We didn’t say, “We’re going to make sure that every service provider in the world is credentialed through Fixxbook and we’re going to create this credentialing tool.” It was quite the opposite: Our clients were coming to us and saying, “We need more information about these contractors. We need to know more about them; we need to know the answer to this question and that question.”
So what’s driving the development of Fixxbook today? The private networks of clients. We realized that other industries had gone down this same path (of credentialing)… where software was created specifically because of an event or series of events:
The first one we saw that we could relate to was the Health Insurance Portability and Accountability Act (HIPAA) laws in 1996. Before it, health insurance and doctors were holding people hostage… In effect saying, “Well, if you don’t want to use me as your doctor, we’re not going to give you your medical records. You’re going to have to start all over again from the beginning with your tests, because they belong to us.”
That’s when the government said “No; healthcare information belongs to the individual, and they can take it wherever they want to take it and get service.” And that’s when people’s private information was all over the place and on the streets.
So in 2003, I think it was, they created some additional policies and procedures as far as information security. One of the pieces of that was that any healthcare facility, whether you’re a doctor’s office or hospital, you have to have policies and procedures in place to protect peopleâs information. One of those was that anybody coming on the site – any type of vendor – whether they’re coming there to do work, to bring catering, or work on equipment – that facility is required by law to know who that person is, where they’re coming from, background checked, and that they have this information on file… for everyone who’s coming on site.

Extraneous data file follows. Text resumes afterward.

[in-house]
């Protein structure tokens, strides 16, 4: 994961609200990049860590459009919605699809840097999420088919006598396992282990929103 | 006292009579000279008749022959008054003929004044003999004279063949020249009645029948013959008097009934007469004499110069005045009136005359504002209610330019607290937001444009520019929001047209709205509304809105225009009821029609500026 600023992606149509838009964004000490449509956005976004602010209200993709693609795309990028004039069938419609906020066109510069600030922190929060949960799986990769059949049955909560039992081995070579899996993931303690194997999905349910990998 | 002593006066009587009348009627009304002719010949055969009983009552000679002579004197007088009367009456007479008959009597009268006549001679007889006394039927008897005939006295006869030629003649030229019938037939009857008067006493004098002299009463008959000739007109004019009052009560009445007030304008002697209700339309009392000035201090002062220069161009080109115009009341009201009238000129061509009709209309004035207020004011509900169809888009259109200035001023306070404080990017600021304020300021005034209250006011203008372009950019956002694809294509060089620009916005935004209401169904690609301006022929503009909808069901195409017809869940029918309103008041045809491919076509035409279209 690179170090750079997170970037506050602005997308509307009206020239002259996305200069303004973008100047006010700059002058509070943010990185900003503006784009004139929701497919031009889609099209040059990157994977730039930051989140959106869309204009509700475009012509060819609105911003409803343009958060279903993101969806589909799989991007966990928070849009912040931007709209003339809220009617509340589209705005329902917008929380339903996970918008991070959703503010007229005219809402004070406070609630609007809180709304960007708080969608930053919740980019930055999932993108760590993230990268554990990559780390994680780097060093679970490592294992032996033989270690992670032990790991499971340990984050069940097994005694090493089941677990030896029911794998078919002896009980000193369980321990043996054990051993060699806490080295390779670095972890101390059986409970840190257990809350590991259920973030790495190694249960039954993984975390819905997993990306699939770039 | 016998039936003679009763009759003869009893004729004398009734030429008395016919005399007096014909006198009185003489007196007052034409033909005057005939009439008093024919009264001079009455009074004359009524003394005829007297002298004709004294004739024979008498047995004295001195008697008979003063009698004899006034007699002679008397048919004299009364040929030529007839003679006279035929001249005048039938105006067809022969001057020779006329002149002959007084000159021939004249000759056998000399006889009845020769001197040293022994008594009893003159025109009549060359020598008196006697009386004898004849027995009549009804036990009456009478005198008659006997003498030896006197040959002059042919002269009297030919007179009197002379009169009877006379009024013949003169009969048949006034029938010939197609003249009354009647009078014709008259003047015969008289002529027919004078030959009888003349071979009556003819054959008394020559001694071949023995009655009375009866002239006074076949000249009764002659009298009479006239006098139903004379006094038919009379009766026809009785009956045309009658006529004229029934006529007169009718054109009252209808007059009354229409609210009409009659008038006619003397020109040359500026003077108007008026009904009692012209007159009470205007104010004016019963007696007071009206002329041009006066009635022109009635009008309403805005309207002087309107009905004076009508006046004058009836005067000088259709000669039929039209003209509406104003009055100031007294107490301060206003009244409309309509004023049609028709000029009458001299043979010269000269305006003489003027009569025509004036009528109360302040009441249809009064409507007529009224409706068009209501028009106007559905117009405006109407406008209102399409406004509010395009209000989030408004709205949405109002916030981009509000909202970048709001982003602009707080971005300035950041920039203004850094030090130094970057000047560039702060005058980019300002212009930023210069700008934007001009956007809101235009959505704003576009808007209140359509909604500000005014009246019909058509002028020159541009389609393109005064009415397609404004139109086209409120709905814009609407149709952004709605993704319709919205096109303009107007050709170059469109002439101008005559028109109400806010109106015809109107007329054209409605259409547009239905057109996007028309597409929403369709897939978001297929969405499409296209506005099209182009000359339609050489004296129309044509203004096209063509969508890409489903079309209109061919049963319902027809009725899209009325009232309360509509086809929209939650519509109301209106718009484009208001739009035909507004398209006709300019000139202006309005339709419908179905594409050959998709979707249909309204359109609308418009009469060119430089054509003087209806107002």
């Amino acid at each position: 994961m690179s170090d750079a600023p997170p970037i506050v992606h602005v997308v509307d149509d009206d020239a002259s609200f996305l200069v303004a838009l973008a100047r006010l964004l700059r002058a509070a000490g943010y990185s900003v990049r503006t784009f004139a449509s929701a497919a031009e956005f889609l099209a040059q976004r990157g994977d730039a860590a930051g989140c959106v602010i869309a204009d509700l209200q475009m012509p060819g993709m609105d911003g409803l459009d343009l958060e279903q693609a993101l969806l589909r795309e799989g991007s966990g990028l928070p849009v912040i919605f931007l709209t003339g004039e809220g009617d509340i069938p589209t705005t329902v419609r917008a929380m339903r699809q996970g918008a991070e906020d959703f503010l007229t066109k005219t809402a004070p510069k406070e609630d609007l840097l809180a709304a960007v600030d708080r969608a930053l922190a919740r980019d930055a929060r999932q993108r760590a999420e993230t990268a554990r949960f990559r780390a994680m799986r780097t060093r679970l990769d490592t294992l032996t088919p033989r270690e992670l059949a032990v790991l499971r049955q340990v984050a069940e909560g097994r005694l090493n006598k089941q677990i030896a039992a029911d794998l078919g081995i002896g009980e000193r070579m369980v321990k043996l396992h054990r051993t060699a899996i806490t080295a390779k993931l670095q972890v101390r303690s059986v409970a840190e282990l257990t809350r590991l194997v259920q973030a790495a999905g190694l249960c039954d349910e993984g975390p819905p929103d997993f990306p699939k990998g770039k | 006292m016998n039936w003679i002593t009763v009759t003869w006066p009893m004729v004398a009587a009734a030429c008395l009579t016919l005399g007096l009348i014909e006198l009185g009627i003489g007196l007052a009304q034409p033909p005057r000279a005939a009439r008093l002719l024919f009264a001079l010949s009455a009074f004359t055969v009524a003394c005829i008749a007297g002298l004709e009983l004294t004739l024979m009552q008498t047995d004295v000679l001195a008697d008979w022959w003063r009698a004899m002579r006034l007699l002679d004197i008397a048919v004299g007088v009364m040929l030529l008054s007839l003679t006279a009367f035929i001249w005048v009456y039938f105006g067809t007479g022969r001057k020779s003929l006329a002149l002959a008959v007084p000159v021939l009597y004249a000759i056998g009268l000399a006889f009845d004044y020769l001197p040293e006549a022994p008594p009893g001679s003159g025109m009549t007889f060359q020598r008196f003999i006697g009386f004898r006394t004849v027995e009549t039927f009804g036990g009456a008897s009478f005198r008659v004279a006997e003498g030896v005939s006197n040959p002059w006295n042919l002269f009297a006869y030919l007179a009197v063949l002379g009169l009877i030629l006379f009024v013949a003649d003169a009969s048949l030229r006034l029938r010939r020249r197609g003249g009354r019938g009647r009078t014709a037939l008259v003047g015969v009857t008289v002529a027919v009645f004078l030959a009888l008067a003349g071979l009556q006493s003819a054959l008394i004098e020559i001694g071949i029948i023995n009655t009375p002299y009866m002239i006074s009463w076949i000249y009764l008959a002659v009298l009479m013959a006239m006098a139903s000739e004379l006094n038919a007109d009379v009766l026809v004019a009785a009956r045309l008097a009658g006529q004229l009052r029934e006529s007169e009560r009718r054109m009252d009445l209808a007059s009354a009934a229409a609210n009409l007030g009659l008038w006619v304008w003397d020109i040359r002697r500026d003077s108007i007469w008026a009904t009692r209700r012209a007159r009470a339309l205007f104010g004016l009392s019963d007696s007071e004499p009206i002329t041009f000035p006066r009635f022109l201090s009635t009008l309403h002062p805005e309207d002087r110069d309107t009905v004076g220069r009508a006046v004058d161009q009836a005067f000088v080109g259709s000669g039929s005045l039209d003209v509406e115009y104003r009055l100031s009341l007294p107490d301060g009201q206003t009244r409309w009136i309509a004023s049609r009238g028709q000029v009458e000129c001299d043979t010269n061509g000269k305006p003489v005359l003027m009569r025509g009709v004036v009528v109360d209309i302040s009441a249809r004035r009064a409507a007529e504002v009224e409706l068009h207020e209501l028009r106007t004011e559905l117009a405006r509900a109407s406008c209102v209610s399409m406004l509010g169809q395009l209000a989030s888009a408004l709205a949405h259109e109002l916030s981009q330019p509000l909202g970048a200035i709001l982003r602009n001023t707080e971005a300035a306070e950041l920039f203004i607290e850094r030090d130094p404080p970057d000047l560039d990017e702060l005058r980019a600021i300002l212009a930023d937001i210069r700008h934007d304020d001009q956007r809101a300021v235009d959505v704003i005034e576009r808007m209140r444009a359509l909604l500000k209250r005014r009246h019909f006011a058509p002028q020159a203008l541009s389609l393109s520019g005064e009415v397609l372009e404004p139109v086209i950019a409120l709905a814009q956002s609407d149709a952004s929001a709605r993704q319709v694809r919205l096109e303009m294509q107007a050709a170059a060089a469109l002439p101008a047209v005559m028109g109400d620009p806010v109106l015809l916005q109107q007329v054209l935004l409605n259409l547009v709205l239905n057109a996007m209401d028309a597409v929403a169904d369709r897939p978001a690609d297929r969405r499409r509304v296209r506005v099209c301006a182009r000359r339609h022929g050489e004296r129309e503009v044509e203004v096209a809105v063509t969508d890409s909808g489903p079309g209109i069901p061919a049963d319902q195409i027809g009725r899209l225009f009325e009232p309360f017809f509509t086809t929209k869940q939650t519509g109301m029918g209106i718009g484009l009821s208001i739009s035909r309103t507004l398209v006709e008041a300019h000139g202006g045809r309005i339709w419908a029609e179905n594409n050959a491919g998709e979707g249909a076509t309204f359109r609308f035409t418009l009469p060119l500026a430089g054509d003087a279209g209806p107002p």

A company that was already in the software business, in the healthcare business, doing something else probably not much different than ServiceChannel situation, who just happened to be in the industry with another product, created VendorMate, a credentialing software specifically for healthcare vendor credentialing. They didn’t create the software ahead of the need. The need was there, created by regulation, and they created the software.
Another example is in 2001, after 9/11: The Dept. of Homeland Security was created via the PATRIOT Act, to protect our infrastructure. And software was developed.
There’s a couple of popular softwares now that are used in office buildings, power plants, refineries, that keep track of all of the credentials of anybody coming on site with the badges and the data and the retinal eye scans. This software was created specifically from the need that came out of the regulations for security and management of the credentials of individuals that are coming into these buildings.
So there’s two examples of where companies didn’t just say, “You know, let’s make life more difficult. Let’s create a software that’s going to require effort on a lot of people to gather information.” It was created as the result of a need for security.